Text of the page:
How Fish Promotes TBI Recovery and Resiliency
by Cameron Fathauer
Daily, 153 people die from a traumatic brain injury (TBI) in the United States.
TBI is also the leading cause of disability in the USA. The rate of risk for having a TBI is increasing every year. It is, therefore, likely you have a TBI or you know someone who currently has one. A recovery from a TBI and the resiliency to prevent a TBI are created best through a nutritious diet.
“Research clearly indicates that malnourished (TBI) patients have longer hospitalizations and poorer surgical outcomes than well-nourished patients (Garrouste-Orgeas et al., 2004; O’Brien et al., 2006; Tremblay and Bandi, 2003).”
This vague statement from a study on military Nutrition and Brain Injury poses a personal question for all of us—How nutritious am I? If our answer is a negative, ‘not very nutritious, instead of a positive, ‘very nutritious’ then we are not rightfully prepared for any sickness, let alone a traumatic brain injury.
Based on my own experience in recovering from a severe traumatic brain injury, here is one of my favorite foods to eat for optimizing my TBI recovery. I recommend fish, or anything that will give you Omega 3 fatty acids (i.e. fish oil supplements). Not only is fish delicious, fish is key for optimizing a TBI recovery, providing TBI resiliency, and maintaining a healthy life in general.
The Benefits of Fish for a Traumatic Brain Injury
I think it might be fair to classify fish as the king of all foods. The amount of nutrients and benefits one can derive from eating fish are astronomical. Rich in Omega-3 fatty acids (Docosahexenoic acid, DOH), fish provides many cognitive benefits that aid in a TBI recovery and provide better TBI resiliency.
Omega-3s reduce the risk of cognitive decline by aiding cognitive enhancement.
As a person ages, their brain naturally deteriorates as death approaches. Of course, the youthfulness of a TBI patient plays a major role in one’s recovery; however, there comes a point when brain growth becomes brain decline no matter what.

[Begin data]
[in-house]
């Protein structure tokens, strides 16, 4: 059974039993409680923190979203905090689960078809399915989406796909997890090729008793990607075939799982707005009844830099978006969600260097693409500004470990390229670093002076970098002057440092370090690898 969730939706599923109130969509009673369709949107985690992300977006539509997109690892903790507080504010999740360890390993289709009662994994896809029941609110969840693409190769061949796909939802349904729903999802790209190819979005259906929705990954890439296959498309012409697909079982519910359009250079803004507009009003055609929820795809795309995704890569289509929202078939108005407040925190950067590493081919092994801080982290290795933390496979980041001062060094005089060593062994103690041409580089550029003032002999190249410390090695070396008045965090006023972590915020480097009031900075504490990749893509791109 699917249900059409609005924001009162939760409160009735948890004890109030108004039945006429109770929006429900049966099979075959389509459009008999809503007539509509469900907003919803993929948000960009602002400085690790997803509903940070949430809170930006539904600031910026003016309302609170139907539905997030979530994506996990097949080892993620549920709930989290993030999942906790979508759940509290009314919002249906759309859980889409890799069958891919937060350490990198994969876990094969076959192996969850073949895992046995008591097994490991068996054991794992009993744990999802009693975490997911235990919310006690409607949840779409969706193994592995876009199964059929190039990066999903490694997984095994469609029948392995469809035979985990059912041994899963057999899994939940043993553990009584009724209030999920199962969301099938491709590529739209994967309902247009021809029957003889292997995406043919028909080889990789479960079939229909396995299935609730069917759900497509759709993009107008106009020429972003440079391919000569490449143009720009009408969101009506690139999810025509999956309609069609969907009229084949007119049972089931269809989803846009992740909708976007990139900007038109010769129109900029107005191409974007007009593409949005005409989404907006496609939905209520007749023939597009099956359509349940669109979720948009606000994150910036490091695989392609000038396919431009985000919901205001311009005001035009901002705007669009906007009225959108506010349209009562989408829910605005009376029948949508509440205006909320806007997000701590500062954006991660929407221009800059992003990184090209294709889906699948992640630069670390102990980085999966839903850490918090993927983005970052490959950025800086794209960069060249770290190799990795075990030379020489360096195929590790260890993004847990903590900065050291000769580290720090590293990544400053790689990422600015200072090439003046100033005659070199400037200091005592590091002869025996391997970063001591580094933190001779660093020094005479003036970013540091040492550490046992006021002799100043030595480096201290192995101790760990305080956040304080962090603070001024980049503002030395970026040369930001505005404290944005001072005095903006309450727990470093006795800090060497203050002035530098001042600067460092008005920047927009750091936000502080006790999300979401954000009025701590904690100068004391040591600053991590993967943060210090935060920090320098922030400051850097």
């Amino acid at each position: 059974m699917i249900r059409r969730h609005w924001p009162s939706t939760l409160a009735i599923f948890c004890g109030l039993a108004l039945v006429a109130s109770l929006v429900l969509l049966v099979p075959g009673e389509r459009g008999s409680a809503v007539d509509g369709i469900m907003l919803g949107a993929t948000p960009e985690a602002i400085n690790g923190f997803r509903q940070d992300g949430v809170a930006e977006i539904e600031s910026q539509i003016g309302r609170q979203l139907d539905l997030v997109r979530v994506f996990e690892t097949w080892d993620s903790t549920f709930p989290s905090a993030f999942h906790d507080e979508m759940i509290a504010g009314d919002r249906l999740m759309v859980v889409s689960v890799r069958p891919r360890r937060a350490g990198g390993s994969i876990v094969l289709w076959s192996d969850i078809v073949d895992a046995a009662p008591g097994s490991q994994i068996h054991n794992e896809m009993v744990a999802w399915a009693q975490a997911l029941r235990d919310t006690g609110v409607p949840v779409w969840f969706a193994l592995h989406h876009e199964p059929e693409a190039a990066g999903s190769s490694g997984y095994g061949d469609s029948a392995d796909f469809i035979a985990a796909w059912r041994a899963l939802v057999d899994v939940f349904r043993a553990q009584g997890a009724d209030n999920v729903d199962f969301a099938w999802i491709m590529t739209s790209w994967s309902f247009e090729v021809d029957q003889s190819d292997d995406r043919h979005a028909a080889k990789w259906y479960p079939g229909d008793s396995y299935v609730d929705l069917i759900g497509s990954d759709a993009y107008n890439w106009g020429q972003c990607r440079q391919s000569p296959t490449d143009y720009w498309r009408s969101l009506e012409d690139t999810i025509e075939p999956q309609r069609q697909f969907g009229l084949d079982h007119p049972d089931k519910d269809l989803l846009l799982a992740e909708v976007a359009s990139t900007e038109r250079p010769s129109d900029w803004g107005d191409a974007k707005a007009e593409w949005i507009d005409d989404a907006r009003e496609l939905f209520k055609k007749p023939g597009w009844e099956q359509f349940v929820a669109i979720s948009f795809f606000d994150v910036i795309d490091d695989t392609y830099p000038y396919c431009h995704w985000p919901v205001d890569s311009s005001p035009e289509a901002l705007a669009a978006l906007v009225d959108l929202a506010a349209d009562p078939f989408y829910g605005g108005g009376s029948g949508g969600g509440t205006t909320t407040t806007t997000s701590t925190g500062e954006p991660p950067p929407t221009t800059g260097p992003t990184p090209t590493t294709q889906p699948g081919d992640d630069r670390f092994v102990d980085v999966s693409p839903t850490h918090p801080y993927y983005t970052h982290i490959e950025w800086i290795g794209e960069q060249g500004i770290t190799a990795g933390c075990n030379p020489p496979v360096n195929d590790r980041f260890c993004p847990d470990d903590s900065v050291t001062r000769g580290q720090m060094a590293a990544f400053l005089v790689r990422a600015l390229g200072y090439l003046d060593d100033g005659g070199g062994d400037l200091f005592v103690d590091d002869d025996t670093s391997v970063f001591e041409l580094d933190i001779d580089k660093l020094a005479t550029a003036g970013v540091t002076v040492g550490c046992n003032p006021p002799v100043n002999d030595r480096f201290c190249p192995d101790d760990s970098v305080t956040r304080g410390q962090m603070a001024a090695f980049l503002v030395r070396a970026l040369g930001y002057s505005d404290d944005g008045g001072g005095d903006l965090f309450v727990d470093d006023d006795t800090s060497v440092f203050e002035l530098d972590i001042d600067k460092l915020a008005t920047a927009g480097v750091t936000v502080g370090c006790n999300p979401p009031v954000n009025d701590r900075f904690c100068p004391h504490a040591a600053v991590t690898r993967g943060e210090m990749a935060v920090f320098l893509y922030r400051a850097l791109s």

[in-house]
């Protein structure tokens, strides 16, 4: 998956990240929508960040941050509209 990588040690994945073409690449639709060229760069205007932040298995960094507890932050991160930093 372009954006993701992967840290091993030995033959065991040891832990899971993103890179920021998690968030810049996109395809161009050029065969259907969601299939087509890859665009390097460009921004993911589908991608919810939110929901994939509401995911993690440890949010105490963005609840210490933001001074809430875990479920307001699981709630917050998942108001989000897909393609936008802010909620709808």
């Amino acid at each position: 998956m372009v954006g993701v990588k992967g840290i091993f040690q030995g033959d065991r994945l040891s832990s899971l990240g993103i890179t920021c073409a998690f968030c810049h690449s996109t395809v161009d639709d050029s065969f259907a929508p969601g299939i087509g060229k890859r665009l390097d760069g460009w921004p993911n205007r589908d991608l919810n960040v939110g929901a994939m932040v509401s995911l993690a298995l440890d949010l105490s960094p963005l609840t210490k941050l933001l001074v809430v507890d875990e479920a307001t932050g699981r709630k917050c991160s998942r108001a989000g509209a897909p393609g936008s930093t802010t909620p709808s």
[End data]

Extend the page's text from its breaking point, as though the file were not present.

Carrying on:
One disease of cognitive decline is Alzheimer’s disease. Alzheimer’s disease can happen to the best of us (i.e. 40th U.S. president Ronald Reagan), but Alzheimer’s disease has an increased risk in the traumatically brain injured person.
Thankfully, however, there are ways to help prevent Alzheimer’s and natural cognitive decline through certain nutrients like Omega-3s. In this study, the benefits of fish have been linked to the prevention of Alzheimer’s disease and overall cognitive decline. This is in part due to the fact that fish increases grey matter in the brain. Gray matter stores information for memory storage and retrieval. People who eat fish weekly are found to have more grey matter in their brains than non-fish-eaters.
Omega-3s increase positive neural activity in the brain.
A lack of the nutrients provided by fish reduces the amount of positive neurons in a traumatically brain injured person. This was shown in a study from the United States Defense Medical Research Program in 2014. Here is a photograph portraying their results from studying traumatically brain injured mice lacking Omegas (‘Deficient TBI’) contrasted with injured mice sufficient in Omegas (‘Adequate TBI’).